In October 2001, after the rout of the Afghan Taliban by the American air-bombing campaign, America went into a state of euphoria. But this was short-lived as a few months later the inevitable Afghan resistance began. For thirteen years after that the American forces employed everything in their arsenal except WMDs, yet, failed to overwhelm the Taliban guerillas who continued to subject them to punishing surprise attacks. When the invaders could take it no more they withdrew the bulk of their forces, leaving behind a token force of 8,000 to bear the brunt of Taliban fury.

The Americans had come to Afghanistan in 2001 with a mission. Sixteen years later that mission is in tatters. Instead of carrying out a dispassionate analysis of the causes of their failure and taking remedial measures, their high command chose to protect their positions and reputations by blaming Pakistan for their inept conduct of war. Thus the ‘do more’ refrain and a tirade of abuse, accusations and threats, all aimed at forcing Pakistan to fight their war against the Taliban and the Haqqani Network, whom, they allege, have sanctuaries in Pakistan. But the Taliban and the Haqqanis are wiser. They would never put all their eggs in one basket; operating out of Pakistan territory would entail just that as their back and forth movement across the Durand Line would make them highly vulnerable to interception.

But if the American forces still believe that the insurgents operate out of Pakistan, why have they not blocked the routes of infiltration into Afghanistan and exfiltration into Pakistan? Doing so would have isolated the Taliban and the Haqqanis from the battlefield in Afghanistan. The battles would then have been fought along the Durand Line on the Afghan side. They had thirteen years and a force of 450,000 (including 300,000 strong Afghan army) to achieve operational supremacy over the Taliban and the Haqqanis.

Why was this not done?

Simple. There are no sanctuaries in Pakistan.

The military code expects leaders to assume full responsibility for their acts and decisions.

Since the geography of Afghanistan favours the insurgents, the Taliban and the Haqqanis have their sanctuaries in the Hindu Kush mountains, which the Americans seem to consider as hallowed ground into which they rarely ventured after the ambush that killed 22 US special forces soldiers. Domination of the passes in the Hindu Kush Range by the American forces would have created enormous operational difficulties for the insurgents. But this was not to be. Their ineptitude has now got them into a no-win situation, notwithstanding the induction of a few thousand more troops. History propounds that earlier Afghan wars had established Afghanistan’s reputation as graveyard for invaders. America’s war in Afghanistan is destined to reinforce it. ‘Those forces which ignored the lessons of history and geography have paid dearly with their lives, for according to some, history is geography in motion’.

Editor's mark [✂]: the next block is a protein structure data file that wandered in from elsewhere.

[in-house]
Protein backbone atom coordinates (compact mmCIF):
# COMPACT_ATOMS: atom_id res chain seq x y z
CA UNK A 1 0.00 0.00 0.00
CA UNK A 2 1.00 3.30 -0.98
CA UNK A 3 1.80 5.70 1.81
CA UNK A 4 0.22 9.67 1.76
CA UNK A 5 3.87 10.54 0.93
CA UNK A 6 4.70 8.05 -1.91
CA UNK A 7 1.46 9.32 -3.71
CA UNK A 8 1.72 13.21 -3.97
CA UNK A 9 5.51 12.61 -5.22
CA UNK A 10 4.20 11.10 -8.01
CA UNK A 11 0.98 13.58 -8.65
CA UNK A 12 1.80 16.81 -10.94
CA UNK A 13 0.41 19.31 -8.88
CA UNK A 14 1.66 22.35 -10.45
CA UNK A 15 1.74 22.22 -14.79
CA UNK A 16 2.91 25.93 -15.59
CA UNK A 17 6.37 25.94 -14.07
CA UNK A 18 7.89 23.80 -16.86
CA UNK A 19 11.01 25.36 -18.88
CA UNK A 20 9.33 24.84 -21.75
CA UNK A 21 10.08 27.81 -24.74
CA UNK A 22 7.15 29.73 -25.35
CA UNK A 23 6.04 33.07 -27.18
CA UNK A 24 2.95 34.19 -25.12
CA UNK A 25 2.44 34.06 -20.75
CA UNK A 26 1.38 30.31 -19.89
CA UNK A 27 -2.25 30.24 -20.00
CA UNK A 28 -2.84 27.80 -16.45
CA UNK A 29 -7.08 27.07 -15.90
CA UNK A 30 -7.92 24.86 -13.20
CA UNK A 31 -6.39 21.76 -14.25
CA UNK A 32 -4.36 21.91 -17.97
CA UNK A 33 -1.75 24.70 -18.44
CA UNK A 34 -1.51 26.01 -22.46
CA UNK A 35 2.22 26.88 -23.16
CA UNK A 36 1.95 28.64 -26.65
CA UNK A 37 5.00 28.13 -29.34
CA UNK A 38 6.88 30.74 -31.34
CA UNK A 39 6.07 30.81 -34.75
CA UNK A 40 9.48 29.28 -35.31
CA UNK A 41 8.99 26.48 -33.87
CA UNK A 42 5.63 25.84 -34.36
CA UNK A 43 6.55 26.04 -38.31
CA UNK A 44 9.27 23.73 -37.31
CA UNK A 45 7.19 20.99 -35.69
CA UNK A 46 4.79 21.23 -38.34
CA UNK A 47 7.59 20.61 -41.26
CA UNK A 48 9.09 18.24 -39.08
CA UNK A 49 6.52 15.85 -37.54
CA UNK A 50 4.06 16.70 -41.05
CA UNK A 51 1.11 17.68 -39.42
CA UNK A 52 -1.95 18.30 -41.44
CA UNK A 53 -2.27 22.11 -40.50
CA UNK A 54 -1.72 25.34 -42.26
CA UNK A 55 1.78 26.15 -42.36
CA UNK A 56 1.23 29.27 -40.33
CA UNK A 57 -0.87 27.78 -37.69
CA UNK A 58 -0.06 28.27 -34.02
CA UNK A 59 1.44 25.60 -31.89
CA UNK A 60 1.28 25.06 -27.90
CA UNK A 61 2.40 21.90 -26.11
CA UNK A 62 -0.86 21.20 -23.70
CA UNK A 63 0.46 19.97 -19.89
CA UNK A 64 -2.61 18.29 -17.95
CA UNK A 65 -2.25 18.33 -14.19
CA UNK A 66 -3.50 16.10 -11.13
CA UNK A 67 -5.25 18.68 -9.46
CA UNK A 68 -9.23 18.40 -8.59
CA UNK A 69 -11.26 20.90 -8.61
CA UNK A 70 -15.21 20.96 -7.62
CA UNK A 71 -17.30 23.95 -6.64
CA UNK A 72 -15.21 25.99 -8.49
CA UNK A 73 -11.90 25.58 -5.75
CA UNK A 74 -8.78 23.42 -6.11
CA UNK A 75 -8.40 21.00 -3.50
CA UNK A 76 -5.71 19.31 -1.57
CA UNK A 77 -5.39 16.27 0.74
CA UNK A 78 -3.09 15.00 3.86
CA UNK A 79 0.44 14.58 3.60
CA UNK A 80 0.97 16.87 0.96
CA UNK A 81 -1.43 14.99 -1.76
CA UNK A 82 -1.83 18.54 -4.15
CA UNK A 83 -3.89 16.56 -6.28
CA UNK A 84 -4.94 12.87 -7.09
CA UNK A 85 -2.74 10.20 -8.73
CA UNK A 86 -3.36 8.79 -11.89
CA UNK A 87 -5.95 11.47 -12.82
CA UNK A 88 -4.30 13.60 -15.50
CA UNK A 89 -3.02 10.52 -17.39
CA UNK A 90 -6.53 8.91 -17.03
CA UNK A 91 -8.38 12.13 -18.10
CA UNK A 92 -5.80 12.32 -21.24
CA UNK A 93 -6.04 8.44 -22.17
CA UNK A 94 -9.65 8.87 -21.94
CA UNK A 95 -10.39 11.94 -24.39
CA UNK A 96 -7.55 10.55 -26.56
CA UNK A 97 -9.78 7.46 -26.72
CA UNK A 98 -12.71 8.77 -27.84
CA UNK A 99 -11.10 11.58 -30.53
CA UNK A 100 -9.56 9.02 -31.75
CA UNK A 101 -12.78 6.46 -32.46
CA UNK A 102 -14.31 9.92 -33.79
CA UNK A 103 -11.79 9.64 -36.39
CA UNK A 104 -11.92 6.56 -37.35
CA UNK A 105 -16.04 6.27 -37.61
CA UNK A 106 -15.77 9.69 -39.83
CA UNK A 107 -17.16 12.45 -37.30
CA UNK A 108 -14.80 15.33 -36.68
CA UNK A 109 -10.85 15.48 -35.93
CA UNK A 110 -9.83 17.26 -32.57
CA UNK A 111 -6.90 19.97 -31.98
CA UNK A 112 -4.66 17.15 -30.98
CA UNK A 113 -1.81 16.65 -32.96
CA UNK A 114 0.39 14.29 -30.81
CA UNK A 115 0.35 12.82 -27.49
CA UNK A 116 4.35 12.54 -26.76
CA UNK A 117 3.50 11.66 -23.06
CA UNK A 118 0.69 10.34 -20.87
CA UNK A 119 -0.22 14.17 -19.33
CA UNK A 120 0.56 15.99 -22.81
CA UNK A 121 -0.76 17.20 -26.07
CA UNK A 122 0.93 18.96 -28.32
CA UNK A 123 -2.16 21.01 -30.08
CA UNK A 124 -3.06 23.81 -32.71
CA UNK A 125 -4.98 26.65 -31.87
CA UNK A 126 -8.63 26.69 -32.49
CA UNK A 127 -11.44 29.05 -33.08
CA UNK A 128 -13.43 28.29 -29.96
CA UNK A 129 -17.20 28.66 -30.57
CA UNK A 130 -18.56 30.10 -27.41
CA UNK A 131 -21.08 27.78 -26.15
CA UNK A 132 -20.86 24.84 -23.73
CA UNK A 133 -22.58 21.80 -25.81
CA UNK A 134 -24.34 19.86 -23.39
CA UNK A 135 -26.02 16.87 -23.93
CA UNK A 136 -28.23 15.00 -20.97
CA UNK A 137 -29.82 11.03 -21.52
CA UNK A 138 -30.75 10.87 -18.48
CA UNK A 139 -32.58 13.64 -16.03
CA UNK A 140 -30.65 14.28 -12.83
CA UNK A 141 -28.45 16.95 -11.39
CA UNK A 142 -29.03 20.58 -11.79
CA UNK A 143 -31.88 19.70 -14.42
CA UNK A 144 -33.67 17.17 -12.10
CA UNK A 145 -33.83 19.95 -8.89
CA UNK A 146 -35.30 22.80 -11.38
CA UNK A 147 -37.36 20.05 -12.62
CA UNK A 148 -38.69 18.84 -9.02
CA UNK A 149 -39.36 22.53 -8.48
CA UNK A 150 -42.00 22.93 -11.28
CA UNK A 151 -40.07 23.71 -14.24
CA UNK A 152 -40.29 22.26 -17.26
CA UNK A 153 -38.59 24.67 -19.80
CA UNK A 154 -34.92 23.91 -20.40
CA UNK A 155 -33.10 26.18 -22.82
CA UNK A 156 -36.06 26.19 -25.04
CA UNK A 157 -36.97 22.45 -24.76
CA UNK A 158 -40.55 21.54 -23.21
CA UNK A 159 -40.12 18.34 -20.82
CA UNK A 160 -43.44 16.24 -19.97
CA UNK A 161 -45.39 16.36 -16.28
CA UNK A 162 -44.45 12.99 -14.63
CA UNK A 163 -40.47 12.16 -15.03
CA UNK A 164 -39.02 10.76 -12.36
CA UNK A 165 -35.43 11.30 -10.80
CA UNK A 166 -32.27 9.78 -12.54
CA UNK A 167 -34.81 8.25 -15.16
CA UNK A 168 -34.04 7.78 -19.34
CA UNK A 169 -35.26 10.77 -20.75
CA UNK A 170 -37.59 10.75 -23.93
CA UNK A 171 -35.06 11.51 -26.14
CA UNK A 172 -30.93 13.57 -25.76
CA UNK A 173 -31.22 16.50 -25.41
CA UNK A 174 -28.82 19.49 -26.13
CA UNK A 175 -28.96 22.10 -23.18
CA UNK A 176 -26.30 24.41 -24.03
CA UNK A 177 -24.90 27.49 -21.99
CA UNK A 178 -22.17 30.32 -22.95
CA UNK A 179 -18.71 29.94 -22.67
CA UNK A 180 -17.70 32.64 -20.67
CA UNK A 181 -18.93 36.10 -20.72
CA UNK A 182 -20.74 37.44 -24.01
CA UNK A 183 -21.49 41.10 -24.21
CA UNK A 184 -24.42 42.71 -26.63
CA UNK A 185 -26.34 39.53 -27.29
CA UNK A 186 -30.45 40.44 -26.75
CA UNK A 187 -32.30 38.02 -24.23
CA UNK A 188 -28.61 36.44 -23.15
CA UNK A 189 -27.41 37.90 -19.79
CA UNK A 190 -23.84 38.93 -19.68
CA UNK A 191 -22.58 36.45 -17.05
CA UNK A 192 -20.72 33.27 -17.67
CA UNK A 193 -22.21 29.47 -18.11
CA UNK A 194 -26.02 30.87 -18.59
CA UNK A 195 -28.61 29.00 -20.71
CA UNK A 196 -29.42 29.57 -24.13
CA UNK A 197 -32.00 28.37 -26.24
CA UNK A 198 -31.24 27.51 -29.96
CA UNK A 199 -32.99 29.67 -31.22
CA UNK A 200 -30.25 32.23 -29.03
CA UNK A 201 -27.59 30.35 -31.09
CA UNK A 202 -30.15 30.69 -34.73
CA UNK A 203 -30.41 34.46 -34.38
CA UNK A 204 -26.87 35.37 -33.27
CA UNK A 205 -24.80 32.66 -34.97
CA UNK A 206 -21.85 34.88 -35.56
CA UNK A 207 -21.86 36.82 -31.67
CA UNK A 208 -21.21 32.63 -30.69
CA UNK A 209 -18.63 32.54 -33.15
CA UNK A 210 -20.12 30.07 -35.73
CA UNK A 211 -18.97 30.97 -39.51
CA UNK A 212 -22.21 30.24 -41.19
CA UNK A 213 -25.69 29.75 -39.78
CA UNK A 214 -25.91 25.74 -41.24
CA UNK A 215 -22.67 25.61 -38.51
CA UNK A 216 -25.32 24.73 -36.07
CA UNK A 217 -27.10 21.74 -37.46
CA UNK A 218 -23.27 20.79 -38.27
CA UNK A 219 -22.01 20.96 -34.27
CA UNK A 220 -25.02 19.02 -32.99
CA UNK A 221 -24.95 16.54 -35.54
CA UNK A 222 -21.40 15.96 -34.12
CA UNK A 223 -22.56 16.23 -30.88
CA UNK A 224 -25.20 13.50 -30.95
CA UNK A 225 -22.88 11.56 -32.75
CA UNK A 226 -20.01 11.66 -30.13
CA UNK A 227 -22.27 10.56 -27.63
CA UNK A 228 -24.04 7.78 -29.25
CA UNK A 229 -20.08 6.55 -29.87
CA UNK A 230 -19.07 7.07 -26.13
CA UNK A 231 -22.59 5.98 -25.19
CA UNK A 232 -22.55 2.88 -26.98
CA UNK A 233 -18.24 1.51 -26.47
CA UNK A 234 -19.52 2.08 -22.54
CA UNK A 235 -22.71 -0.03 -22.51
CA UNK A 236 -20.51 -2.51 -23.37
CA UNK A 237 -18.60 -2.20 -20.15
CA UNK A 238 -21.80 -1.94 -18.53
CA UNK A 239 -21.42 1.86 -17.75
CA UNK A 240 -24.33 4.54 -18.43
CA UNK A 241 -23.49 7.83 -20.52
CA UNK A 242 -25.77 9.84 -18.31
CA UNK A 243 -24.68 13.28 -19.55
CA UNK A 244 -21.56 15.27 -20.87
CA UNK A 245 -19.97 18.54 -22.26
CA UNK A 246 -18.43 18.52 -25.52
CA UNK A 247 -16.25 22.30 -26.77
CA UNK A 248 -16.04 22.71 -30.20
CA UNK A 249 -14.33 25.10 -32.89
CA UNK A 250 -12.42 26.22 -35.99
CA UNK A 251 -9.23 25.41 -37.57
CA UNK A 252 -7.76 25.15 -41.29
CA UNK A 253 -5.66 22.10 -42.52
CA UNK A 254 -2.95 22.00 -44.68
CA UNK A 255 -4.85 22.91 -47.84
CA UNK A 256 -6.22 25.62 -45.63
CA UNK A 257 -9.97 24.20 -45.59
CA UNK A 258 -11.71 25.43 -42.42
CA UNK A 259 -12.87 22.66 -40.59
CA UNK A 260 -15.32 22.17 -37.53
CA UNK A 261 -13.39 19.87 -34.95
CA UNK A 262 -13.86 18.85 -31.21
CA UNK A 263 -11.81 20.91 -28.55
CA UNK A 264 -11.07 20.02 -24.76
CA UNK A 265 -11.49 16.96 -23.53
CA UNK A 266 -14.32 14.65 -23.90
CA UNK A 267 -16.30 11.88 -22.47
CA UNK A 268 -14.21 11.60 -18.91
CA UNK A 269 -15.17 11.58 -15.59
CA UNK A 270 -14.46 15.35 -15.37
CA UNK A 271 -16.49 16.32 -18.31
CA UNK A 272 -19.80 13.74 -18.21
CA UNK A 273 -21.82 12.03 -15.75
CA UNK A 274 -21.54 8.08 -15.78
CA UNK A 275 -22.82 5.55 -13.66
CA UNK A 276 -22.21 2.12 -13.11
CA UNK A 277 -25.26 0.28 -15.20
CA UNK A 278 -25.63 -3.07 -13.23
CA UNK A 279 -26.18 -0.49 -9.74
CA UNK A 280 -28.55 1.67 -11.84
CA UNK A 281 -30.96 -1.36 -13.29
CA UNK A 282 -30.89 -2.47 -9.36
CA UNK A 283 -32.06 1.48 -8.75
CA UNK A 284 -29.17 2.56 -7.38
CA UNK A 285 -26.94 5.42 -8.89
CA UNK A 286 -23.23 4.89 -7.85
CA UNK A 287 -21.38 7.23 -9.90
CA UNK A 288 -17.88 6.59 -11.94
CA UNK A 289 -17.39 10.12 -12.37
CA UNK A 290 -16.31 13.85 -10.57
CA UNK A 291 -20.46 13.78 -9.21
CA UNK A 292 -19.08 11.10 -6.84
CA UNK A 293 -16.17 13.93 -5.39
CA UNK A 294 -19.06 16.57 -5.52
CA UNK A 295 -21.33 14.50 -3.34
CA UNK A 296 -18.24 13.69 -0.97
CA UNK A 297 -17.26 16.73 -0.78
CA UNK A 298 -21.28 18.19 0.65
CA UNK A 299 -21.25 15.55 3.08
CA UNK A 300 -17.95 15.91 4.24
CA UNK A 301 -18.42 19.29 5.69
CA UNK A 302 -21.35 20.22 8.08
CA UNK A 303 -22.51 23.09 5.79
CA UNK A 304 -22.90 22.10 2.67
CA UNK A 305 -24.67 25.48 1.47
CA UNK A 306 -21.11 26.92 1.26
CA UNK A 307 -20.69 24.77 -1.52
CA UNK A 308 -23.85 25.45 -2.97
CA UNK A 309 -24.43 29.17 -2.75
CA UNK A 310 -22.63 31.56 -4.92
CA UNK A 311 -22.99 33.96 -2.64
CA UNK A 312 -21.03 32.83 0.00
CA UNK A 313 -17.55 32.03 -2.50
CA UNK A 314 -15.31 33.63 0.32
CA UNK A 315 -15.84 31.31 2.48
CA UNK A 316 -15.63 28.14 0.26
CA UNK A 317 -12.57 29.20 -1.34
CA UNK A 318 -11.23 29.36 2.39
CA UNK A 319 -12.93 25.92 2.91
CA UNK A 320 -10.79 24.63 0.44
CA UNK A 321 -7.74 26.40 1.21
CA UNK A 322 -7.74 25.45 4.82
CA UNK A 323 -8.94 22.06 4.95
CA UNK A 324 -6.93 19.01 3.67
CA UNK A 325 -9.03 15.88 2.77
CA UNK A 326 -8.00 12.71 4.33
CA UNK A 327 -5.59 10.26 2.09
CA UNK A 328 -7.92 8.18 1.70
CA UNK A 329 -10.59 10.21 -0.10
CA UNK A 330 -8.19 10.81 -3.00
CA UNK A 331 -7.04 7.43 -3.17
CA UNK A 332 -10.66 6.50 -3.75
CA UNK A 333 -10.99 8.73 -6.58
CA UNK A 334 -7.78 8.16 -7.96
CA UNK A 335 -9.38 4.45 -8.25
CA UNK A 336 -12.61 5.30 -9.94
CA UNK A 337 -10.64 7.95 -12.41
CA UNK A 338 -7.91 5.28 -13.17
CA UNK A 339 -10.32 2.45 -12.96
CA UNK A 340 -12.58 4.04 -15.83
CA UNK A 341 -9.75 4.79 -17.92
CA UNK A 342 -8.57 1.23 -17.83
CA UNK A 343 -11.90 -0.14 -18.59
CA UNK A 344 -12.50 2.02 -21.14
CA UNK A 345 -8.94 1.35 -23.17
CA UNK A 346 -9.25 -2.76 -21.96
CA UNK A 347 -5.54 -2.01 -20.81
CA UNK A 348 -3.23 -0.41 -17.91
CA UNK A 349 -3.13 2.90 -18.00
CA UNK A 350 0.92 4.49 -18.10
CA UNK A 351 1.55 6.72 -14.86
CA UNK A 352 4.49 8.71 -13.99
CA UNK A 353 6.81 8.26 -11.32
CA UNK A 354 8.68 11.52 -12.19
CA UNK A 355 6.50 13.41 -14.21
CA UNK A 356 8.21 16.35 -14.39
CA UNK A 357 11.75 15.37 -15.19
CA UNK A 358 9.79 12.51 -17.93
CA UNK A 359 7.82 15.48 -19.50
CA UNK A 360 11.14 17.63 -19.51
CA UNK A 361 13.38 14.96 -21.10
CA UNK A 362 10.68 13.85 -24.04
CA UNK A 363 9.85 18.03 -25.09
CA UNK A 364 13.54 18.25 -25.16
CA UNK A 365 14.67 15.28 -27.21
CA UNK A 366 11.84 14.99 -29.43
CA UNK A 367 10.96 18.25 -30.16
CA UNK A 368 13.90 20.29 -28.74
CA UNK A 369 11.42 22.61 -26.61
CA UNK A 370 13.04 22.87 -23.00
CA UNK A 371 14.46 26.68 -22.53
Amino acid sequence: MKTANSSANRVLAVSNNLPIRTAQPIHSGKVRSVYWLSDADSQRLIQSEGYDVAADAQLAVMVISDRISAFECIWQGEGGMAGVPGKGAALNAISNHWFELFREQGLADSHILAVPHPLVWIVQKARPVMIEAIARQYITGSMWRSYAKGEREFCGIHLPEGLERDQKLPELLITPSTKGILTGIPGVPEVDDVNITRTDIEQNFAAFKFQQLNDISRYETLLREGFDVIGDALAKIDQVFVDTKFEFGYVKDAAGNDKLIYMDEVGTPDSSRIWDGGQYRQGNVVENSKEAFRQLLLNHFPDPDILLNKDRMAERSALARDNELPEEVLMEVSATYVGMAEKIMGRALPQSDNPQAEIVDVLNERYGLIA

The war in Afghanistan has, so far, cost the Americans 2,500 military fatalities, thousands of soldiers afflicted with PTSD, several thousand military suicides, thousands wounded, 120 helicopters destroyed, $1.7 trillion, and like Vietnam and Iraq, a stigmatized military. The Loser generals whose inept conduct of war cost their country dearly were Generals Tommy Franks, Paul Mikolashek, Dan McNeill, John Vines, David Barno, Karl Eikenberry, David McKiernan, Stanley McChrystal, David Petraeus, John Allen and John Nicholson (still there and wants to do with a few thousand more soldiers what 150,000 US and NATO soldiers couldn’t do - win the war)!

Sadly for the American people the loser generals of the wars in Vietnam, Iraq and Afghanistan were the very incarnation of utter mediocrity. That is why they were outwitted by General Giap, Mullah Omar and Sirajuddin Haqqani, all masters of their craft. “And what is it about military organization that they should promote and tolerate those whose performance at the highest levels brings opprobrium upon the organization they represent” – Norman Dixon.


The writer is a former armour and SSG officer.